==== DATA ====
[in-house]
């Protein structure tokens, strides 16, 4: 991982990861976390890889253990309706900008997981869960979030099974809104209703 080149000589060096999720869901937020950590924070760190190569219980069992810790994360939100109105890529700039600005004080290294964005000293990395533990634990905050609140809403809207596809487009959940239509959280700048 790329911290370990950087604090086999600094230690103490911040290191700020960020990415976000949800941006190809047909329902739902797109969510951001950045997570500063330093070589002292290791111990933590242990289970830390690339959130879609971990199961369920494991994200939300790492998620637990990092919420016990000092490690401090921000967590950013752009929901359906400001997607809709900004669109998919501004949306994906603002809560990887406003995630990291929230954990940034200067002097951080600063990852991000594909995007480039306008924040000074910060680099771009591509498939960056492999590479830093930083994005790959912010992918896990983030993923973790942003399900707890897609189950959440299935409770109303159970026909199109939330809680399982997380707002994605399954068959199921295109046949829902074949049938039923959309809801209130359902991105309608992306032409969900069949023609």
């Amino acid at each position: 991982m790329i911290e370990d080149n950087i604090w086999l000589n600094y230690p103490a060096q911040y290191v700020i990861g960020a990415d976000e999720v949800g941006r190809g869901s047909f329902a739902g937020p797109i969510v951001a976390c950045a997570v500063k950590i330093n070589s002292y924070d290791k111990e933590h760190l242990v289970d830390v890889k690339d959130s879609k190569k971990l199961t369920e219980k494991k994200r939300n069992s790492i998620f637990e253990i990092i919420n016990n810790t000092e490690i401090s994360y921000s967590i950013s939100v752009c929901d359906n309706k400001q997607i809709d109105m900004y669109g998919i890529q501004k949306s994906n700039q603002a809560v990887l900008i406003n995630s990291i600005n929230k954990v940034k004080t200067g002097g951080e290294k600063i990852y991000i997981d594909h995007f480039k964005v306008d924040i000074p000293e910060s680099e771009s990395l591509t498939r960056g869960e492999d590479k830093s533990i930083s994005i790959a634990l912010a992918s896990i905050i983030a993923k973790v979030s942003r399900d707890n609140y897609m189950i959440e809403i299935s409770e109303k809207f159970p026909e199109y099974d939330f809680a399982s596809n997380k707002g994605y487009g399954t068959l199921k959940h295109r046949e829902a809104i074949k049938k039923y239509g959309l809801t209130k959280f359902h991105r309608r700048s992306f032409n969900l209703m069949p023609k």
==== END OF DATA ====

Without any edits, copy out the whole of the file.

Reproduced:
[in-house]
């Protein structure tokens, strides 16, 4: 991982990861976390890889253990309706900008997981869960979030099974809104209703 080149000589060096999720869901937020950590924070760190190569219980069992810790994360939100109105890529700039600005004080290294964005000293990395533990634990905050609140809403809207596809487009959940239509959280700048 790329911290370990950087604090086999600094230690103490911040290191700020960020990415976000949800941006190809047909329902739902797109969510951001950045997570500063330093070589002292290791111990933590242990289970830390690339959130879609971990199961369920494991994200939300790492998620637990990092919420016990000092490690401090921000967590950013752009929901359906400001997607809709900004669109998919501004949306994906603002809560990887406003995630990291929230954990940034200067002097951080600063990852991000594909995007480039306008924040000074910060680099771009591509498939960056492999590479830093930083994005790959912010992918896990983030993923973790942003399900707890897609189950959440299935409770109303159970026909199109939330809680399982997380707002994605399954068959199921295109046949829902074949049938039923959309809801209130359902991105309608992306032409969900069949023609």
């Amino acid at each position: 991982m790329i911290e370990d080149n950087i604090w086999l000589n600094y230690p103490a060096q911040y290191v700020i990861g960020a990415d976000e999720v949800g941006r190809g869901s047909f329902a739902g937020p797109i969510v951001a976390c950045a997570v500063k950590i330093n070589s002292y924070d290791k111990e933590h760190l242990v289970d830390v890889k690339d959130s879609k190569k971990l199961t369920e219980k494991k994200r939300n069992s790492i998620f637990e253990i990092i919420n016990n810790t000092e490690i401090s994360y921000s967590i950013s939100v752009c929901d359906n309706k400001q997607i809709d109105m900004y669109g998919i890529q501004k949306s994906n700039q603002a809560v990887l900008i406003n995630s990291i600005n929230k954990v940034k004080t200067g002097g951080e290294k600063i990852y991000i997981d594909h995007f480039k964005v306008d924040i000074p000293e910060s680099e771009s990395l591509t498939r960056g869960e492999d590479k830093s533990i930083s994005i790959a634990l912010a992918s896990i905050i983030a993923k973790v979030s942003r399900d707890n609140y897609m189950i959440e809403i299935s409770e109303k809207f159970p026909e199109y099974d939330f809680a399982s596809n997380k707002g994605y487009g399954t068959l199921k959940h295109r046949e829902a809104i074949k049938k039923y239509g959309l809801t209130k959280f359902h991105r309608r700048s992306f032409n969900l209703m069949p023609k």